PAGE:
Good God – 7 p.m. it said, and 7 p.m. sharp the show started: “That´s how I´m used to things from my television work!” party promoter Keith Stallbories quipped. We heard THE GREG RIDLEY BAND; featuring Stray´s singing guitarist Del Bromham, who included valuable stuff you hardly ever heard Ridley´s Humble Pie do live – all the more welcome in this context of honouring the great singer and bass player who sadly died a year ago, just when his second career “in the autumn of his years” was gathering momentum.
Bromham, Stefan John (g), Stuart Uren (b), Dean Rees (org) and Karl Randall (dr) started out with Greg´s “Big George”, playing damn loud, but with precision. Some rousing renditions of “Four Day Creep” and “Stone Cold Fever” served as a great memory of the classic “Rockin´ The Fillmore” album, which had put Humble Pie in rock´s first league in 1971 at long last – thankfully they were in the hands of a capable frontman in Del Bromham who, bandana-clad and with a stage presence combining magic and modesty, did the late Greg Ridley and late mate Marriott proud without acting as a Pie imposter . “Let Me Be Your Lovemaker” – great riff, heavy groove, and a reminder that “Street Rats” can be a satisfying album to listen to if you forget about the bad press. Another rarity was “Wrist Job”: Originally hidden on the flipside of “Natural Born Bugie”, these dramatic hammond sounds came on true to the 1969 original – in the capable hands of Dean Rees. For “Black Coffee”, Steve Marriott´s daughter Mollie Marriott joined the band – her stage presence, vocal delivery and sheer sense of fun gladly reminiscent of her great father. As her choir mate, Jeannette, a Ridley friend from Spain, was welcomed on stage, the band finished the way Humble Pie used to – with “I Don´t Need No Doctor” – dynamically drawn out and celebrated the way Greg would have loved.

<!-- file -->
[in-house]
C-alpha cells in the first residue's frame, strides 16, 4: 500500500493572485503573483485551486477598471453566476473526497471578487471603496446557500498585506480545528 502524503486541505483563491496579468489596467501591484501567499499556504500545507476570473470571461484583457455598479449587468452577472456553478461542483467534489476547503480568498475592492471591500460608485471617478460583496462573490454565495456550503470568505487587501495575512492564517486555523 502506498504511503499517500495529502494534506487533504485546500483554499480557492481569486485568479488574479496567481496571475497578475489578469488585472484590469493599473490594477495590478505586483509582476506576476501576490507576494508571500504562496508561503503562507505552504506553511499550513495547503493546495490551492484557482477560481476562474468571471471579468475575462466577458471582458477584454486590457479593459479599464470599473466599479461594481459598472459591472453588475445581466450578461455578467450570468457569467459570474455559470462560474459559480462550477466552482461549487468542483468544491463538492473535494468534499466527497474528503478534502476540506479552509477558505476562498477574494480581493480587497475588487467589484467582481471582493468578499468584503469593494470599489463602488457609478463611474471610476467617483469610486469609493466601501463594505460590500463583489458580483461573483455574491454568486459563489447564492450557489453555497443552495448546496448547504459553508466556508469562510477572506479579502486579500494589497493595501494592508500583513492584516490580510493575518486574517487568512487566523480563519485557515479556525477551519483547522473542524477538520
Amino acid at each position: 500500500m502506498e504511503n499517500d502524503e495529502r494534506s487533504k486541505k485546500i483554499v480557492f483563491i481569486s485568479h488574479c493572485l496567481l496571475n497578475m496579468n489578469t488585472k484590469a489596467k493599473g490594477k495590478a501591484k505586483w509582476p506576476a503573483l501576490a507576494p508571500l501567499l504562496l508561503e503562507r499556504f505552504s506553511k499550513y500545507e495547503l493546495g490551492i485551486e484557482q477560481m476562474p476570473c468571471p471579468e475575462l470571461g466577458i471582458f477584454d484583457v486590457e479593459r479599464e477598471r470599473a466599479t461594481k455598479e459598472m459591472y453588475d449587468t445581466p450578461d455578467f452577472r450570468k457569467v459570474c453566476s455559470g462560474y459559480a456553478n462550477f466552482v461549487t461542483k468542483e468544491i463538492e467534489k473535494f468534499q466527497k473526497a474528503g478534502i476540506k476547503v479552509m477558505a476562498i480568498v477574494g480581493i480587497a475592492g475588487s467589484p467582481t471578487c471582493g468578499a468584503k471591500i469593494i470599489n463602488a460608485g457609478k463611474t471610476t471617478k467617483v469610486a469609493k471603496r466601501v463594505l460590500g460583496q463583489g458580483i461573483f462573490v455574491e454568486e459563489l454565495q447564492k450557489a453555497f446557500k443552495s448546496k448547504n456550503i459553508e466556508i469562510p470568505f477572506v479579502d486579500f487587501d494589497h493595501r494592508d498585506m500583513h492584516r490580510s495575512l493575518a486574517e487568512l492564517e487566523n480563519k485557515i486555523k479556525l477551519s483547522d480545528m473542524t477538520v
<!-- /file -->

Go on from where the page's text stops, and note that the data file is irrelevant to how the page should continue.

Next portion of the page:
Next came a short and sweet set from ´BUCKET´ COLWELL & FRIENDS. The Humble Pie III guitarist and singer (1999-2002), known to many from his work for Bad Company, presented bass man Steve Lamb, Choireboys and UFO guitarist Paul Guerin, and vocals were shared with John Warman. They delivered excerpts from Humble Pie´s legendary “Smokin” album, featuring “C´mon Everybody” and “30 Days In The Hole” to get the packed Carling Academy Bar crowd on their feet. Bucket then proved that a surviving Ridley would have had great things to come, showcasing “Reason To Live”, a new song which Greg wrote recently. “All I Ever Needed” followed – a ballad form the underrated last Humble Pie album “Back On Track”. Then “Live To Learn” finished Bucket´s presentation, this great song will be featured on the “Greg Ridley Anthology”, to be released in January 2005. Steve Marriott´s sister Kay, Mollie Marriott´s mother Manon Pearcey-Brown and Pie guitarist Clem Clempson watched amiably and obviously loved what they heard, great memories for them, too. (More >)